Fodder Beet

Fodder beet (Beta vulgaris) is increasing in popularity due to their reputation for very large, high quality yields. Fodder beet are sown from early October through mid-December, with the potential yield being closely linked to time in the ground.

More recently Agricom has linked with a world leading French fodder beet breeding program to access new genetics for improved yield and quality.


It is important to get a soil test at least six months before sowing fodder beet as it is very sensitive to low pH levels in the soil, with a pH of at least 6 being required and ideally 6.2. Any soil nutrient correction should be made prior to sowing.

Paddocks should be sprayed with glyphosate and a contact insecticide (e.g. chlorpyrifos) prior to working. Soils should ideally be free-draining and relatively free of weeds. The soils should be worked into a fine tilth before sowing to allow for even sowing depth.

A general fertiliser recommendation is: pre-sowing; CropZeal 16 at 150-200 kg/ha plus NaCl (salt) at 350 kg/ha. Sulphur, boron and magnesium may be beneficial on some soil types.

It is important when choosing the paddock to ensure that there has been no recent history of chemical use a fodder beet is very sensitive to residual chemicals.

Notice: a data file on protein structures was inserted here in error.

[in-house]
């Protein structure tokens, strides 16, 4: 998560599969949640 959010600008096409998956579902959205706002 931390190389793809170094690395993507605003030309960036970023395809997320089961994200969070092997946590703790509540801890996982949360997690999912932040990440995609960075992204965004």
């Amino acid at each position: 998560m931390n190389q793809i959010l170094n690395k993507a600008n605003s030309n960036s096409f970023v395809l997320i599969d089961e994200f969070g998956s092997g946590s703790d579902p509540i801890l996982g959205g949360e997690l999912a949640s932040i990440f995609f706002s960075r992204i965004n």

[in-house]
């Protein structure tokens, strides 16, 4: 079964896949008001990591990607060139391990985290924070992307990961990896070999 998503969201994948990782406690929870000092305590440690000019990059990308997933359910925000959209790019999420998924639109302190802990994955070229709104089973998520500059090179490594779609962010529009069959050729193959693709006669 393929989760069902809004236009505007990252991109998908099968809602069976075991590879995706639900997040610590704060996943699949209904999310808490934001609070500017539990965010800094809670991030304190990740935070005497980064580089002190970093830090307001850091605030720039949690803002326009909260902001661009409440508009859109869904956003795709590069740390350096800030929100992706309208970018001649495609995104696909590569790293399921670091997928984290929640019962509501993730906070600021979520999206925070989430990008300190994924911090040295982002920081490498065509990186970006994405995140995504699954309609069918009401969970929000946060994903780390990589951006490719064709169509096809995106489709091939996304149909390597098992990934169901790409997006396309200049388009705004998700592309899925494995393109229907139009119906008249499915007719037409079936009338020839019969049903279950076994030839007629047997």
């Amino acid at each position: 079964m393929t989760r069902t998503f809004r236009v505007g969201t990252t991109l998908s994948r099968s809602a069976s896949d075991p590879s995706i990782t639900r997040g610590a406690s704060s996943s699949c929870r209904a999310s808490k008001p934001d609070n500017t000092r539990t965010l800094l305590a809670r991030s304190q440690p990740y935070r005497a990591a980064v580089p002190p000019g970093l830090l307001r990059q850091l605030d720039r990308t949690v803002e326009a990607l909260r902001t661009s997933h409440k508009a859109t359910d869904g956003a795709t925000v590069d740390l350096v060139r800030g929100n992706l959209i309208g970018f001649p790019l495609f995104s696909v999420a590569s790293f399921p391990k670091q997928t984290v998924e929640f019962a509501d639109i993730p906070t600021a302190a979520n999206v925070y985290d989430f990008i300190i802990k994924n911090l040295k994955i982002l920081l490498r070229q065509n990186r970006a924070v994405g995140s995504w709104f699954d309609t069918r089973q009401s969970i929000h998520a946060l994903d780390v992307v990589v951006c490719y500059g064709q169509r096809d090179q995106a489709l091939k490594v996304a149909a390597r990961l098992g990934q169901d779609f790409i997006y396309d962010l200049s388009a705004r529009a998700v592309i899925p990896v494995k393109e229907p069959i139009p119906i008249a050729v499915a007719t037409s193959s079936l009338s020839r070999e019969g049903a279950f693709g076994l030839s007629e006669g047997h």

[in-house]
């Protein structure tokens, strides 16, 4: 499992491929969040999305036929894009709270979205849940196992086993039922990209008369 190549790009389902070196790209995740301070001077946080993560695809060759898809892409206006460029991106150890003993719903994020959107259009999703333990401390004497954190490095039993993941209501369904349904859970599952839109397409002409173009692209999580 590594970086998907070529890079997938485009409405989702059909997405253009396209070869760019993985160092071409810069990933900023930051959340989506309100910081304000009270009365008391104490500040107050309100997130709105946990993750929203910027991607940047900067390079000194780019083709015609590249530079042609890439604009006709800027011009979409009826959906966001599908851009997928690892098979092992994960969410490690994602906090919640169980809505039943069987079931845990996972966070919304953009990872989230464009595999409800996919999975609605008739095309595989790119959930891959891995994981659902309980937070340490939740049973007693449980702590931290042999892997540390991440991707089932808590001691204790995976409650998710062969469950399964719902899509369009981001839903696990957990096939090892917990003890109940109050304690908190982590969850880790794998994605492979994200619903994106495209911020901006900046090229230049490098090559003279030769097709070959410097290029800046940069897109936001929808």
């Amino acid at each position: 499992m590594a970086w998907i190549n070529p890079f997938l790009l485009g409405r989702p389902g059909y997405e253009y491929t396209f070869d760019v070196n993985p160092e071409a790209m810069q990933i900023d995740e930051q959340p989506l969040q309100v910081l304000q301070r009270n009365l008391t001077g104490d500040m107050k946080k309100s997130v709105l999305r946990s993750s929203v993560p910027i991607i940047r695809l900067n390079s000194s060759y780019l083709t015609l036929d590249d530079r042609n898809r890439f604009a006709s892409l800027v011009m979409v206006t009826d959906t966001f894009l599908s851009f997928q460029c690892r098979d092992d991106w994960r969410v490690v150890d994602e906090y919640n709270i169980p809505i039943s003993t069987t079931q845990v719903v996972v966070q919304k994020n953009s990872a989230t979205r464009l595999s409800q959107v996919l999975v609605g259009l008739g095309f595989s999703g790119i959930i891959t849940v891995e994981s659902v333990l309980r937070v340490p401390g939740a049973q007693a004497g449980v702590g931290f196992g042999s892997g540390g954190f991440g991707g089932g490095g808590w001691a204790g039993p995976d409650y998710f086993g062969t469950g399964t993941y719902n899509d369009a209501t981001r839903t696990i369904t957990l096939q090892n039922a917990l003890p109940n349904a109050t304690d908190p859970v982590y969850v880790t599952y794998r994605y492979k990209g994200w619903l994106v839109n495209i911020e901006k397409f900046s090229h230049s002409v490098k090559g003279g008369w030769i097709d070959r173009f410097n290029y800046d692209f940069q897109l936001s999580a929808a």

A 'stale seedbed' technique to remove weed competition is best. This is where a seedbed is prepared at least 4-6 weeks before planting, and germinating weeds are sprayed with a non residual herbicide immediately before planting.

Depending on location sowing between mid-September and mid-October is generally recommended. Earlier sowings risk vernalisation causing bolting, while later sowing reduces yield potential and germination may be hindered in areas prone to dry summers.

A precision drill is recommended for sowing fodder beet. This will place the seed at the correct depth (2 cm), and space plants accurately ensuring the correct sowing rate.


Due to slow establishment and the time taken to form a leaf canopy, early and timely weed and insect control is essential; please contact your local seed retailer or chemical representative for more details.

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